Pete Alonso, you might have heard, socked 53 home runs in 2019, the most of any major leaguer in the past season; the most of any rookie in any season; and 12 more than any Met before him. Outhomering the field was outstanding. Elbowing aside every erstwhile freshman was appreciated. But the complete renovation he undertook of the Mets annals was utterly astounding.

The Met rookie records are practically all Alonso’s: hits, extra-base hits (he has the overall franchise record there with 85), runs, runs batted in (120, tied for third-most among Mets in general), total bases (348, another team mark), at bats, plate appearances, games played, slugging percentage, on-base percentage…though he only tied Ike Davis and Lee Mazzilli for most first-year bases on balls with 72. The rookie home run record, of course, also belongs to Alonso. It used to be held by Strawberry, with 26. That seemed like a lot in ’83. It seemed like a lot until ’19. Pete surpassed Straw on June 23. Even allowing for Darryl not debuting until May 6 of his rookie year, that represented an awfully quick revision.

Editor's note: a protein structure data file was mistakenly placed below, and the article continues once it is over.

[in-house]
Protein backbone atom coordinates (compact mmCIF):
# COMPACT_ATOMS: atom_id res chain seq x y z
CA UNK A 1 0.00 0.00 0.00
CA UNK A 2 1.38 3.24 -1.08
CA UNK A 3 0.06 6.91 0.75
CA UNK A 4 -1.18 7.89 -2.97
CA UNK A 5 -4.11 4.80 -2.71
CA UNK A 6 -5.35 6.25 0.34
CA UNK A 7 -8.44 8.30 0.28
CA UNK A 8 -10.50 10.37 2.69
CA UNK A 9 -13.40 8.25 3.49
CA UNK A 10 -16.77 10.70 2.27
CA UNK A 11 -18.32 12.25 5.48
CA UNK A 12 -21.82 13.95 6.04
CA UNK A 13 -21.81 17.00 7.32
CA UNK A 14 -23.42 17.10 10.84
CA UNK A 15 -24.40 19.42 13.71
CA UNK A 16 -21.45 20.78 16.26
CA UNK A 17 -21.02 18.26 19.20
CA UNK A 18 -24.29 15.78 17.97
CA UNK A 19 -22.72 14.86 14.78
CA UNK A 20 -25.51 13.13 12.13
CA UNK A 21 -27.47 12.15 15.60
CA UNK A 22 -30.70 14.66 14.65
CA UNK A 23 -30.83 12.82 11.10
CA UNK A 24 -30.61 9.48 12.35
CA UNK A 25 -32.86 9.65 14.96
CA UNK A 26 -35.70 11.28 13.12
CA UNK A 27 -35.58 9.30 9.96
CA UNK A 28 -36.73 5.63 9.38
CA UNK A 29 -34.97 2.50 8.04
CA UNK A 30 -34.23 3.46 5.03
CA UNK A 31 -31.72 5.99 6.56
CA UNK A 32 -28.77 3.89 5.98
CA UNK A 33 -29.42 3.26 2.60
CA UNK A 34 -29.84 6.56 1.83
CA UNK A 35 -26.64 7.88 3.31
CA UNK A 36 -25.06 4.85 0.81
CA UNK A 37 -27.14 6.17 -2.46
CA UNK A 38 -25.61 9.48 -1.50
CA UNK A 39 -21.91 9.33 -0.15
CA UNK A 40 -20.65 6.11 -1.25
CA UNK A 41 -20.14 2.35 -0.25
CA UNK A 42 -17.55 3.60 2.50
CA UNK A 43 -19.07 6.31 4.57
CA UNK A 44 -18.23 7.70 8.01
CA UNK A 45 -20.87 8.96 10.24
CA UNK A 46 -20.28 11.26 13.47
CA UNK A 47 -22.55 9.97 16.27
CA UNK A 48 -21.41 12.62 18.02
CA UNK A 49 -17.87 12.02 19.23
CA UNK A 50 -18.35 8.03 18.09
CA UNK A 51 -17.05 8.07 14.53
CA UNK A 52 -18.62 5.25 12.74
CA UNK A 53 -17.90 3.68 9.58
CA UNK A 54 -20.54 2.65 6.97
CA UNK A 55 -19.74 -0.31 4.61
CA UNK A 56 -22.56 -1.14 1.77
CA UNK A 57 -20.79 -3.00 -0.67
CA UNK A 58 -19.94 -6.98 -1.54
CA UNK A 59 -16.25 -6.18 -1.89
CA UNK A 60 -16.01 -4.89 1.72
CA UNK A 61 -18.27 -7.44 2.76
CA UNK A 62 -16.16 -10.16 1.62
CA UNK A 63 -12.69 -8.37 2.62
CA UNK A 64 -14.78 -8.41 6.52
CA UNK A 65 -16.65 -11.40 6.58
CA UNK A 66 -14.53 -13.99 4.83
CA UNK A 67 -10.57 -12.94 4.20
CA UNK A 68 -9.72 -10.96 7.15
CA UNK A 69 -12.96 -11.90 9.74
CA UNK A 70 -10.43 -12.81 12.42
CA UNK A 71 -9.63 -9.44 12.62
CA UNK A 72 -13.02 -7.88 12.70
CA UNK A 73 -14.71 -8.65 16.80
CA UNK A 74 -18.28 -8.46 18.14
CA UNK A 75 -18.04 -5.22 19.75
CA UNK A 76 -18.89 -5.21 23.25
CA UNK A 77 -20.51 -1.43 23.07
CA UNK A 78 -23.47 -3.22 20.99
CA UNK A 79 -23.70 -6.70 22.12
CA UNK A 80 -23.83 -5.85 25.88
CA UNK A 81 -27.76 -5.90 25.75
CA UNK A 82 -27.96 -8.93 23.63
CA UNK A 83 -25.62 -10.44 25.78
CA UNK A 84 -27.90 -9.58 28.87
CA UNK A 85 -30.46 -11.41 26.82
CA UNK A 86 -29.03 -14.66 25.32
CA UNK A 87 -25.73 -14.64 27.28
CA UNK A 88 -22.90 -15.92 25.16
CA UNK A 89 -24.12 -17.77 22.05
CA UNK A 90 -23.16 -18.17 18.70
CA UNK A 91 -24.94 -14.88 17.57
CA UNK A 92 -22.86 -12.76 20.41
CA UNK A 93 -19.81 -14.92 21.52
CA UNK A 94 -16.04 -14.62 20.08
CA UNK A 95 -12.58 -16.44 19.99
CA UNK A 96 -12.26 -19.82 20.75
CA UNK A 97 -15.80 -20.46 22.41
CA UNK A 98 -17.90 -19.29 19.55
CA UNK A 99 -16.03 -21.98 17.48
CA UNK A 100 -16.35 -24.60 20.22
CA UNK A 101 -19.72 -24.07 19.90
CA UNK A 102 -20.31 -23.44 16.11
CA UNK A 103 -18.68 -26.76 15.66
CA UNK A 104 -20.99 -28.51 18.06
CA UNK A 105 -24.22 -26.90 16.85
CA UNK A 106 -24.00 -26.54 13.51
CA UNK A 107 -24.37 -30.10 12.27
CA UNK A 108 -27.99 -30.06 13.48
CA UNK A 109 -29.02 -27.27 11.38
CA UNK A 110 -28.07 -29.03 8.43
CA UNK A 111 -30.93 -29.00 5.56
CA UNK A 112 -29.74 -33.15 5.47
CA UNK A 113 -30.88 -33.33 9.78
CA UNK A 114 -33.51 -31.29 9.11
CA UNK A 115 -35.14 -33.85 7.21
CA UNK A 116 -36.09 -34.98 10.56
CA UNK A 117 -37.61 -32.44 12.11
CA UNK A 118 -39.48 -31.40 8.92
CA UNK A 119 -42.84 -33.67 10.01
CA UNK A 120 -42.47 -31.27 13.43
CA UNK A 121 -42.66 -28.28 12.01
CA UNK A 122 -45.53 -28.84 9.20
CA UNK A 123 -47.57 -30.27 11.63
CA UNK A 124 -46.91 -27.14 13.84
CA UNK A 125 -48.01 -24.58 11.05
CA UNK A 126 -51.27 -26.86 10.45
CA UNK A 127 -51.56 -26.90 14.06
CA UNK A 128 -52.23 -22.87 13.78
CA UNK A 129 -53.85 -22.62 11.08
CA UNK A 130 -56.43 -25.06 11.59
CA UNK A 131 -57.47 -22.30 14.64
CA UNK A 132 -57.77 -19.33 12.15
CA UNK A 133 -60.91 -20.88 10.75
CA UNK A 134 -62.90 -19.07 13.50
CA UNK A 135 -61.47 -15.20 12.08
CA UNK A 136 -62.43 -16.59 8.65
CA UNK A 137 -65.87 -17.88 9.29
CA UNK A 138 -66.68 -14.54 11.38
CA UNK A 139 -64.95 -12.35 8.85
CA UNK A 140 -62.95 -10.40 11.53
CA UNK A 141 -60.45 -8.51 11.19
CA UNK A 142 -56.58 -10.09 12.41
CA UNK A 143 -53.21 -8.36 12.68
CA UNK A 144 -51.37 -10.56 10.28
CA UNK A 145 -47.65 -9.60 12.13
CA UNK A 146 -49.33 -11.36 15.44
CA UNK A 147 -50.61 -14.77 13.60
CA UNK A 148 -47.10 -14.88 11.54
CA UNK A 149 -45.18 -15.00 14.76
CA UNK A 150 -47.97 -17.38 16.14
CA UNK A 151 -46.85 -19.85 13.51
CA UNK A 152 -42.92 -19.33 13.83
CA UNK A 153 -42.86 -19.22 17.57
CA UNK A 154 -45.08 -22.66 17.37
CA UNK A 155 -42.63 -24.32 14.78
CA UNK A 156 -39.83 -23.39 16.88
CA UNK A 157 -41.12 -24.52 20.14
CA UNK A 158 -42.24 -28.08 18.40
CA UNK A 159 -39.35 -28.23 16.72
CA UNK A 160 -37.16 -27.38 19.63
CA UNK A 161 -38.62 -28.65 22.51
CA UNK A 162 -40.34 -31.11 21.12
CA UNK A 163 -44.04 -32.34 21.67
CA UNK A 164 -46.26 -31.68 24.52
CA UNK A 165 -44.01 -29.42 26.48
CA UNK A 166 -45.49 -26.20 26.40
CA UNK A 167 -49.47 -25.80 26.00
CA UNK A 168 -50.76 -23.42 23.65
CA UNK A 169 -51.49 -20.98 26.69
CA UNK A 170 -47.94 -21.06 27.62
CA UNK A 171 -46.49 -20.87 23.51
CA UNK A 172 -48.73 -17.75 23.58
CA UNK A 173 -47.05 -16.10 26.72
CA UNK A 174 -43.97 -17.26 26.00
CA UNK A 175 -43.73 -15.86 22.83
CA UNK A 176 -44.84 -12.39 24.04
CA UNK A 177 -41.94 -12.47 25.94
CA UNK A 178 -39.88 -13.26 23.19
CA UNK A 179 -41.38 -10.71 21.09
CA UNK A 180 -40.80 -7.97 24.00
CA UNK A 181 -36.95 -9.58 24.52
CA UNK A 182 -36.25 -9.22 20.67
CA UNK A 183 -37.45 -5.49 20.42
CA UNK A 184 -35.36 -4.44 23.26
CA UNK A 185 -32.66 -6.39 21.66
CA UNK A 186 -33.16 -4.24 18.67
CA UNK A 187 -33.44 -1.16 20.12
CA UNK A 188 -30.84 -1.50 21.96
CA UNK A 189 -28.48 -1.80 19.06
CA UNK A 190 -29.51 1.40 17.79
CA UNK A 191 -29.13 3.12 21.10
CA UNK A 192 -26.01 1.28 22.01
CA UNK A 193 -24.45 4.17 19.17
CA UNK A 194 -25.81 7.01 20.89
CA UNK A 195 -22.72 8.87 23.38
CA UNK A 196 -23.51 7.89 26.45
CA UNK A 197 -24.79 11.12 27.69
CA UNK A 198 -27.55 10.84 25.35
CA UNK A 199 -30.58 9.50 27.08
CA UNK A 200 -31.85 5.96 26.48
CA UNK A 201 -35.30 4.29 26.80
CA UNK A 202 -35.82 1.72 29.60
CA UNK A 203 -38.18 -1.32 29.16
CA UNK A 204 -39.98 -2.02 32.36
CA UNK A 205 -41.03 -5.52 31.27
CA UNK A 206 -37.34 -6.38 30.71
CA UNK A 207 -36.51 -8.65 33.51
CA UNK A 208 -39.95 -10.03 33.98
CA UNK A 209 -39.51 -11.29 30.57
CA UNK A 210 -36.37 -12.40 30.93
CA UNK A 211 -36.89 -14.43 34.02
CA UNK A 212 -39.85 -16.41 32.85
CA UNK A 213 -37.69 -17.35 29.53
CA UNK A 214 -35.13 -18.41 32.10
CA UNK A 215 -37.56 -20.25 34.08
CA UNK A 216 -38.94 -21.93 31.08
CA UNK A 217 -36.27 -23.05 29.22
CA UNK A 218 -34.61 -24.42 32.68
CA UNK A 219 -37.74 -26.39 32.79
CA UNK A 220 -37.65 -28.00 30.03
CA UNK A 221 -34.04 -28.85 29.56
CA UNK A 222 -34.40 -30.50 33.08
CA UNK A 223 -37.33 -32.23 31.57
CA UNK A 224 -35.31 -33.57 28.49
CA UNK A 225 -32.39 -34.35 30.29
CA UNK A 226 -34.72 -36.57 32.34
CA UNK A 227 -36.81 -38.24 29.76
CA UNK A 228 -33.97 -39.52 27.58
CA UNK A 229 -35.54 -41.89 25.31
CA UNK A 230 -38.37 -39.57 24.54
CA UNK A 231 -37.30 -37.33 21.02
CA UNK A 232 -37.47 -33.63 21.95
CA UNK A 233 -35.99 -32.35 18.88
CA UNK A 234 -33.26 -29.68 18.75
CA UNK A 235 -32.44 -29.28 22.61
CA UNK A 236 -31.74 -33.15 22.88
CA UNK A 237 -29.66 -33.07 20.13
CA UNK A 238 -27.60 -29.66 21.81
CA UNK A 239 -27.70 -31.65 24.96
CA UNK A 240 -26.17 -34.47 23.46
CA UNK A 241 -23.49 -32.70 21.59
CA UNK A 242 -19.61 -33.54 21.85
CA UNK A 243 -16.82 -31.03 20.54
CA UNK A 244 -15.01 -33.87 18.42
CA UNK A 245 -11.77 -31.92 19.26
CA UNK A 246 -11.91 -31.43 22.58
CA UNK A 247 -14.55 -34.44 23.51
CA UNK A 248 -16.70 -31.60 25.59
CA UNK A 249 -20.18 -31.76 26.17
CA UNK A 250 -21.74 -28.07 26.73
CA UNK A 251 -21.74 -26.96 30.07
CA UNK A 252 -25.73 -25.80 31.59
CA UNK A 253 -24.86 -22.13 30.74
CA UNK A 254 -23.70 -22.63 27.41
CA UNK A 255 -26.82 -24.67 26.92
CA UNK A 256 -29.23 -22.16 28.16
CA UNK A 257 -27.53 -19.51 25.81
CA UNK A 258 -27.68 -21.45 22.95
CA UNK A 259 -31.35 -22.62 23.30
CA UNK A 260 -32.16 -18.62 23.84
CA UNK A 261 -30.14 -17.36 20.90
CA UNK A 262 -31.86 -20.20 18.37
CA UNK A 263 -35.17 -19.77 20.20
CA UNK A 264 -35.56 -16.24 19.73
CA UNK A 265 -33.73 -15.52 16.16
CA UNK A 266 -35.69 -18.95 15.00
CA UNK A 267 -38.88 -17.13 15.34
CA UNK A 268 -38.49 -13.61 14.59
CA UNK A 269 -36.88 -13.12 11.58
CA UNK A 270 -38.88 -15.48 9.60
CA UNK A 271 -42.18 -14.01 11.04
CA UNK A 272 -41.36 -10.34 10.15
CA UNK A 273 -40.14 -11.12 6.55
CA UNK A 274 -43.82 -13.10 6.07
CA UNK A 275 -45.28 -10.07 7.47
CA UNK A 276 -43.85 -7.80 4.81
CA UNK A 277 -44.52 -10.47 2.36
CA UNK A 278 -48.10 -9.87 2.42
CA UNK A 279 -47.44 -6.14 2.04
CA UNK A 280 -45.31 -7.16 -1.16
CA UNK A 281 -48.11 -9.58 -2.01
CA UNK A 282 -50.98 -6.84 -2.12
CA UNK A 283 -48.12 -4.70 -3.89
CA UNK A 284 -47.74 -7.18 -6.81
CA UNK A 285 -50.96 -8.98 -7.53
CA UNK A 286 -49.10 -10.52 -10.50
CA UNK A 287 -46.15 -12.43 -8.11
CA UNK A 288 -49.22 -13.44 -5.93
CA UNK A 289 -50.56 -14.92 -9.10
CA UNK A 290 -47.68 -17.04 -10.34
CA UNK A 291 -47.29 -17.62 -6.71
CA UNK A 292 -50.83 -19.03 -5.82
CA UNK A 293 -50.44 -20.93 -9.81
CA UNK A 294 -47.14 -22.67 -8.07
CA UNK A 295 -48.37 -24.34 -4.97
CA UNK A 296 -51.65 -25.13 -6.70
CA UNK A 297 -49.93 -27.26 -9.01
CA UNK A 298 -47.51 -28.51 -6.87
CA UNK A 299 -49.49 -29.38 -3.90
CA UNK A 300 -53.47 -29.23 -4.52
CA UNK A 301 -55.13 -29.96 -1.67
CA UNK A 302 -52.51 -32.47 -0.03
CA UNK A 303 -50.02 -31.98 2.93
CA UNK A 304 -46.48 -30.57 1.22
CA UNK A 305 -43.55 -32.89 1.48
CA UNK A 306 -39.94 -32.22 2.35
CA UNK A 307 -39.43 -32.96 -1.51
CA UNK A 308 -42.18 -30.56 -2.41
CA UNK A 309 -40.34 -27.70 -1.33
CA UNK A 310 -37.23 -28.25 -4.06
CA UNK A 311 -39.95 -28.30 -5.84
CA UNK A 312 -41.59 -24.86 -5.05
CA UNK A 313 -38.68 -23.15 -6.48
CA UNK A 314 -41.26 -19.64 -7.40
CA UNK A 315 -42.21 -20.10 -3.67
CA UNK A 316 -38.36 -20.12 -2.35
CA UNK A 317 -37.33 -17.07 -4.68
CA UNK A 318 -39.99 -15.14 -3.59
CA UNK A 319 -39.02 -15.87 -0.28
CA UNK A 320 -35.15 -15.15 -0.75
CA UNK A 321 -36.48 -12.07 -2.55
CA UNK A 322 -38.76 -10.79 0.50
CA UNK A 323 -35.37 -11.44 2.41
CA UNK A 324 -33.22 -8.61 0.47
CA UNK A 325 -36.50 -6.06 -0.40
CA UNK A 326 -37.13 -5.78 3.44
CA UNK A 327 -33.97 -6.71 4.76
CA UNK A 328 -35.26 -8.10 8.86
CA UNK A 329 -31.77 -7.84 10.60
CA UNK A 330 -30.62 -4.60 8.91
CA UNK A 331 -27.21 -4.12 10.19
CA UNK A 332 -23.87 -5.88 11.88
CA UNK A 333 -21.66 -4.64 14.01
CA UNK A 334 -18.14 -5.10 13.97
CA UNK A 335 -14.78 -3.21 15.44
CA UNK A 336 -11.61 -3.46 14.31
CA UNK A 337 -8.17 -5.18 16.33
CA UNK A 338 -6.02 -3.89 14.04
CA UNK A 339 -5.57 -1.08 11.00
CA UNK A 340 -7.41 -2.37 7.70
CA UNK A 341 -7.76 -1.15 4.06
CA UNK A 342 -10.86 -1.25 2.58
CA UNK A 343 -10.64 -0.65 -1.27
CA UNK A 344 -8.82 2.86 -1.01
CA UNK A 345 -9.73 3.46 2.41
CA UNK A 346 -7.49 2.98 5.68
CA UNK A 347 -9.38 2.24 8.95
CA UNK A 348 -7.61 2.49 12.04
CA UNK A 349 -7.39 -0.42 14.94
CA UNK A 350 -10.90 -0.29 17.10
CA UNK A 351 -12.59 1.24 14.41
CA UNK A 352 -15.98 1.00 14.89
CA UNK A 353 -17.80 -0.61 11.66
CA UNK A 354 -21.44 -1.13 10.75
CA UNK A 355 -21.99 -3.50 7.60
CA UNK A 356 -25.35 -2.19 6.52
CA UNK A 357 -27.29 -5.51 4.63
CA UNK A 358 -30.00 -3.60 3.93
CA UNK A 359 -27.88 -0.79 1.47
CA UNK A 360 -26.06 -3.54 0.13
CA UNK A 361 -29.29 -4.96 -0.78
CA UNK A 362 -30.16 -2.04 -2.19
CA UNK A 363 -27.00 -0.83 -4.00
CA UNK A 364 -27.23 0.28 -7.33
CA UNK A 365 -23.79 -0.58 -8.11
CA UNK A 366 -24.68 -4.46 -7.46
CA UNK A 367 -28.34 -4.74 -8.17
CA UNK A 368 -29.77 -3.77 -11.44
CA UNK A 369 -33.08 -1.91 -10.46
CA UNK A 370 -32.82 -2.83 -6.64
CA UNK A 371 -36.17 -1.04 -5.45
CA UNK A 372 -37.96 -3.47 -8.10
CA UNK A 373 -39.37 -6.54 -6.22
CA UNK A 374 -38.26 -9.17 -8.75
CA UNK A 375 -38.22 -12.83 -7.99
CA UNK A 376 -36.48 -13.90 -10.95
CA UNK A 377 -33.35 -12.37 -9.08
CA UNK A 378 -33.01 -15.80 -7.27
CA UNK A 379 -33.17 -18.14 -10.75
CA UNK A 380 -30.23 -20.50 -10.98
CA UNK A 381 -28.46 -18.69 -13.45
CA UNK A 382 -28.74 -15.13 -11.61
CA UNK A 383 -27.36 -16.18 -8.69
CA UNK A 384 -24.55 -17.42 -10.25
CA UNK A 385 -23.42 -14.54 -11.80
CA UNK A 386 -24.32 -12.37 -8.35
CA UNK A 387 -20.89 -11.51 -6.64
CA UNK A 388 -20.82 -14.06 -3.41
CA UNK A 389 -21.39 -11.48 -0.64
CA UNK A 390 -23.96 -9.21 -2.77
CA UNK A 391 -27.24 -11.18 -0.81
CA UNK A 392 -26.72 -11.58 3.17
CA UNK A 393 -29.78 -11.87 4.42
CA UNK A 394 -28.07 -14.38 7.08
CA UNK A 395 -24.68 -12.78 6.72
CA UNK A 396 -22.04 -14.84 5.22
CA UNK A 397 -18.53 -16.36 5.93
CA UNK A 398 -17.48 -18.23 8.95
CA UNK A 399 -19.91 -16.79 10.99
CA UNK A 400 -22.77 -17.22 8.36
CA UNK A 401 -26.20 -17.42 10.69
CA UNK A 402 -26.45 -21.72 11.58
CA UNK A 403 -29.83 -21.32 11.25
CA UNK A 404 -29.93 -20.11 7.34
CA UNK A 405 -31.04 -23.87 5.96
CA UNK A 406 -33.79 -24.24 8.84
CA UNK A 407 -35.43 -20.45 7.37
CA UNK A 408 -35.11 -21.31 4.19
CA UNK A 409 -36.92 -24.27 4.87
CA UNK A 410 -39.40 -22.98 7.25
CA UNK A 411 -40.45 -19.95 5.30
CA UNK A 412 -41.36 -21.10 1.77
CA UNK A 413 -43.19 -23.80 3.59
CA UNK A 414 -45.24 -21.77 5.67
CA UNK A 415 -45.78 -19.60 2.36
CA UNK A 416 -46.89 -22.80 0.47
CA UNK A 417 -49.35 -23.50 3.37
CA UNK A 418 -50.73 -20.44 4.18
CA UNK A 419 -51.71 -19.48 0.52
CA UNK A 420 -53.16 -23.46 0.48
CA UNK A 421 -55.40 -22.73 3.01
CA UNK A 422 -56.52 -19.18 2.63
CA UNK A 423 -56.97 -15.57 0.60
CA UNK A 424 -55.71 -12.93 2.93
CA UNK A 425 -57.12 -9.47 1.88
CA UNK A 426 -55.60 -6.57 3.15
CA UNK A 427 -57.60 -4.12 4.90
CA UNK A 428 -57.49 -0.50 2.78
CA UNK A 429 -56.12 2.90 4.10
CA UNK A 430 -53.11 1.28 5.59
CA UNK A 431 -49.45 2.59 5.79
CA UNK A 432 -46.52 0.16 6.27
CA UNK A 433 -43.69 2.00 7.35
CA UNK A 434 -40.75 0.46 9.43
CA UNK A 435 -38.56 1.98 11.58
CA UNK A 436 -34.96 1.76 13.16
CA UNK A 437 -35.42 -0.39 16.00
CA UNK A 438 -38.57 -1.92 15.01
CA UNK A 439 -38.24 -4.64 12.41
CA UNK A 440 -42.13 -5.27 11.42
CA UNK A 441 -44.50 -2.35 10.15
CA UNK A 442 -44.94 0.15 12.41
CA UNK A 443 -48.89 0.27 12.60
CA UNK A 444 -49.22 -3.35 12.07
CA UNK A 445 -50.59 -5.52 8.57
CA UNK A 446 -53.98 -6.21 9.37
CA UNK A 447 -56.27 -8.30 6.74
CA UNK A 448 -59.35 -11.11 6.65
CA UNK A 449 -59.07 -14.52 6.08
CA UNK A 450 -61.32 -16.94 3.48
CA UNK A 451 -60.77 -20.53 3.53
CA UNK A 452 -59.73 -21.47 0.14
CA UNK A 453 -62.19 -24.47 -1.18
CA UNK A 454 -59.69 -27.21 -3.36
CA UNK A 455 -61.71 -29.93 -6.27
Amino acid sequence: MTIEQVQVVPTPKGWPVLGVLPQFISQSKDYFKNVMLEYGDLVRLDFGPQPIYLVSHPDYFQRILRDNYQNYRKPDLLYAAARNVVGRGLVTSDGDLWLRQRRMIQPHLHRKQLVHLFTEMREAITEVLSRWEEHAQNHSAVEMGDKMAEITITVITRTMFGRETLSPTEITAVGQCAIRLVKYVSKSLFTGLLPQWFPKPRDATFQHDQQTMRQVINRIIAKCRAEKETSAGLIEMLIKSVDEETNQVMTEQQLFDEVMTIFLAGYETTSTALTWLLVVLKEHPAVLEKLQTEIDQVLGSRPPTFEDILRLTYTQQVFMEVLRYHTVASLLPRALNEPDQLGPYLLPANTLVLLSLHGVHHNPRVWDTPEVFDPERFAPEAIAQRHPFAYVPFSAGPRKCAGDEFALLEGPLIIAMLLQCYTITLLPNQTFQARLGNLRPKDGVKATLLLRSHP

Ditto for the team record for home runs by rookies, veterans and everybody in between. Pete blasted his 42nd home run on August 27. That left him more than a month to run up the score on Hundley, Beltran and history. Pete proceeded to use September to generate a lifetime’s worth of dust in which to leave the old mark of 41.